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Dawn Henderson’s ‘Some Kids Are Gay’ Tee Is Too Distracting For Middle School Principal

Dawn Henderson, an eighth grader at De Soto Middle School south of Dallas, dumped her school uniform for a t-shirt — which was perfectly fine with administrators, since she earned the privilege of going casual for a day. But the message on her shirt wasn’t so welcome: “Some kids are gay and that’s o-k,” read the tee. The principal “basically told me he thought it was a distraction,” says Dawn. “My opinion is any shirt can be distracting.” So distracting that she covered her shirt with a zip-up hoodie after administrators got wind. Her mom Emily Wooters, who says she’s likely going to transfer Dawn to her sister’s school after this incident, says, “And with the schools now and how they have to wear their uniforms, [students] need to express their individuality.” They also need to express the fact that being gay is o-k, since it’s clear the principal isn’t helping send that message. (It’s unclear from the news story where Dawn got the tee, but a shirt with that design is available from FCKH8, that dirty word gay apparel outlet. The shirt features a small “FCKH8.com” footer. Update: The video news report makes it clear, the tee is from FCKH8.)

By:           Max Simon
On:           Mar 21, 2011
Tagged: , ,

  • 6 Comments
    • The sane Francis
      The sane Francis

      The bigots are really doing a number in trying to whitewash our existences. They can’t do that forever. Kids like Dawn will continue speaking out in their own ways. Some people just can’t handle reality.

      Mar 21, 2011 at 2:54 pm · @ReplyReply to this comment ·
    • Danny
      Danny

      This school must not have gotten the memo about the recent federal appeals court ruling that a school must allow homophobic shirts (“be happy, not gay”) in Naperville, IL. If homophobic shirts must be allowed despite being a distraction for gay students, then this shirt must be allowed as well. Sorry, Texas, as much as you want to be your own country with your own rules (and believe me, the rest of us want that too!), you are still bound by federal court rulings.

      Mar 21, 2011 at 3:17 pm · @ReplyReply to this comment ·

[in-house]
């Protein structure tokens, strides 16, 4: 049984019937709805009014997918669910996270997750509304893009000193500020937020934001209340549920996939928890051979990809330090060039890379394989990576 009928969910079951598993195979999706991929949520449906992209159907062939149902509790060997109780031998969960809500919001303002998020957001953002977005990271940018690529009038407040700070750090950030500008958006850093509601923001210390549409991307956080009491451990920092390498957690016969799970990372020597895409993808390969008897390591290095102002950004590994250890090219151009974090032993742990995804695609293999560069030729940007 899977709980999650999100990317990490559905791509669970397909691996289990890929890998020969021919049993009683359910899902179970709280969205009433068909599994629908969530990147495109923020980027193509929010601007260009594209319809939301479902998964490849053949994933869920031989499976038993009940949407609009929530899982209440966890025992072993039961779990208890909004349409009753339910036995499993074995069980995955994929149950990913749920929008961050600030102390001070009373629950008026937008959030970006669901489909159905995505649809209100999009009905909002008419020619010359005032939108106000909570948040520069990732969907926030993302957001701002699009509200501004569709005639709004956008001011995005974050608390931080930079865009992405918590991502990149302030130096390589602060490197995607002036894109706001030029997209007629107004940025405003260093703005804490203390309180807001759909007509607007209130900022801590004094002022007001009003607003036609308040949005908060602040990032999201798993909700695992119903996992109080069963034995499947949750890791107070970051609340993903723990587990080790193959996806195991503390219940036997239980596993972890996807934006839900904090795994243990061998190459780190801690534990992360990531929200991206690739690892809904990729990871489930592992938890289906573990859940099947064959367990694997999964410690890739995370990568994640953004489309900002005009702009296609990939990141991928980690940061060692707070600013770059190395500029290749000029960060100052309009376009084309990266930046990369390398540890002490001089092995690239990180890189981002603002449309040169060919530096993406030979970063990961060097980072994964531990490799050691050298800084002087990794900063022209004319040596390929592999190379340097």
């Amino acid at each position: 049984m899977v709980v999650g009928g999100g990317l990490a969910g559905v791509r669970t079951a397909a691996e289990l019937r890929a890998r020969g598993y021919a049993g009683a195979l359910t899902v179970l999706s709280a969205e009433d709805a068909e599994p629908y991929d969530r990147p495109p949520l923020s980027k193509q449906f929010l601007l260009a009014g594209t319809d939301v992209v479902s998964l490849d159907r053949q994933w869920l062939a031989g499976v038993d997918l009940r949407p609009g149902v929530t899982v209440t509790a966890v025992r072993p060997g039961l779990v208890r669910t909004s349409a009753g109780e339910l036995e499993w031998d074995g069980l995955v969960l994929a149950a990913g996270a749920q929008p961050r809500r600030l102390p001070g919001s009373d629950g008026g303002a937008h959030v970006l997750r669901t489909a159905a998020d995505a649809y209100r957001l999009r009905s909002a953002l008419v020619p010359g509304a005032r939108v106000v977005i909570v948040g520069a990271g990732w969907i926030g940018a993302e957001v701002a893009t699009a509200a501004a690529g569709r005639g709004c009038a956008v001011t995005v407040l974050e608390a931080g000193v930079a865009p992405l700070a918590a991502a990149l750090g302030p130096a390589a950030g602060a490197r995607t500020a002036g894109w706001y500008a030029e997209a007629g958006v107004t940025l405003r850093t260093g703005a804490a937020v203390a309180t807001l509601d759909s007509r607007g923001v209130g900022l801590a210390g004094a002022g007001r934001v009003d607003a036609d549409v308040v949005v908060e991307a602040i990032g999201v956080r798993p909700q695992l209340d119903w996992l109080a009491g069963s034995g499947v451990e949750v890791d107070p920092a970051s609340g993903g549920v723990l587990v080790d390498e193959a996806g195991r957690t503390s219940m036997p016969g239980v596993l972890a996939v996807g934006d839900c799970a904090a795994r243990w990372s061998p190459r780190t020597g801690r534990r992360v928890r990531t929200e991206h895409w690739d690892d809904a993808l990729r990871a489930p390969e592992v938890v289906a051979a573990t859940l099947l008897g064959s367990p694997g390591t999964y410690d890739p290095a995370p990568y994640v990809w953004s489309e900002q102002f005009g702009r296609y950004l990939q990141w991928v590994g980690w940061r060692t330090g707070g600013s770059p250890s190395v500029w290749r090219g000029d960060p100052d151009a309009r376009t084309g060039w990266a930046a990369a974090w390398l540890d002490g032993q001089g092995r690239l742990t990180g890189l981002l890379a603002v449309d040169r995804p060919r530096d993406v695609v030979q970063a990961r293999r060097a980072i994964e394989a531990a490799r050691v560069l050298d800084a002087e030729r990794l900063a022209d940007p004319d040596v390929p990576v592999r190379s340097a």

• Shannon1981
      Shannon1981

      There’s no way with the recent ruling that the kid who wore the homophobic tee was allowed that this shirt isn’t allowed too. If the parents of this student take this to court, they must rule in favor of her ability to wear the shirt to school.

      Mar 21, 2011 at 3:46 pm · @ReplyReply to this comment ·
    • Dolores
      Dolores

      I just had a daydream about what I would do If I were a kid and saw one of my schoolmates wearing a homophobic t shirt. I’d put signs up around the school, inviting others who were not happy with the t shirt, inviting them to form a small action group (online if necessary) which would be followed by action (such as gay kids and their allies beating up the homophobic kid).

      Sorrry, I know violence isn’t the answer, but imagine it was a racist t-shirt, the kid would be asking to get bashed, so why don’t Gay kids form gangs and bash homophobes? It makes total sense to me.

      Mar 21, 2011 at 6:35 pm · @ReplyReply to this comment ·
    • Riker
      Riker

      @Shannon1981: Unfortunately, the two situations are different. In Dallas, this shirt seems to have disrupted the educational process. According to the standard set by Tinker v. Des Moines (393 U.S. 503) free speech can be limited if it would disrupt school discipline or education.

      Mar 22, 2011 at 5:45 am · @ReplyReply to this comment ·
    • Dawn
      Dawn

      I’m going around and doing this with all the people that wrote about me when this happened.
      Thanks to those who supported me, and thank you to the writers of this article. It really gave me a lot of courage to keep my chin up and ignore the people who were trying to get me to hide who I am.

      Jan 13, 2012 at 2:21 pm · @ReplyReply to this comment ·

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